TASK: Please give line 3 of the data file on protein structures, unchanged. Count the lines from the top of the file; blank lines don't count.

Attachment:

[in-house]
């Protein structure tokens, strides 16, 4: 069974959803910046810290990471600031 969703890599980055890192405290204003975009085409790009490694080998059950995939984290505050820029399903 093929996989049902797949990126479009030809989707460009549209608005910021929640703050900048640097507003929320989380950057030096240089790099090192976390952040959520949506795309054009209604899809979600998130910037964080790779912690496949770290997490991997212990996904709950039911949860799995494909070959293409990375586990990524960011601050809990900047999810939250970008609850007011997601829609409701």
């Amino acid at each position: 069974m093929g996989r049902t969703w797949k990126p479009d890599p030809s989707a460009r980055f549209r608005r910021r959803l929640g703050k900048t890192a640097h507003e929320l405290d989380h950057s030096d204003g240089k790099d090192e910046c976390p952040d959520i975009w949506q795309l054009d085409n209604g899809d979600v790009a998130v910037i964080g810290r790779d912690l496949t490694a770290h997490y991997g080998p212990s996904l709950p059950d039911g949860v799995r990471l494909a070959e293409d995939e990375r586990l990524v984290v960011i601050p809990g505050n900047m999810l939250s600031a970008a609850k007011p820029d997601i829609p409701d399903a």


């Amino acid at each position: 069974m093929g996989r049902t969703w797949k990126p479009d890599p030809s989707a460009r980055f549209r608005r910021r959803l929640g703050k900048t890192a640097h507003e929320l405290d989380h950057s030096d204003g240089k790099d090192e910046c976390p952040d959520i975009w949506q795309l054009d085409n209604g899809d979600v790009a998130v910037i964080g810290r790779d912690l496949t490694a770290h997490y991997g080998p212990s996904l709950p059950d039911g949860v799995r990471l494909a070959e293409d995939e990375r586990l990524v984290v960011i601050p809990g505050n900047m999810l939250s600031a970008a609850k007011p820029d997601i829609p409701d399903a």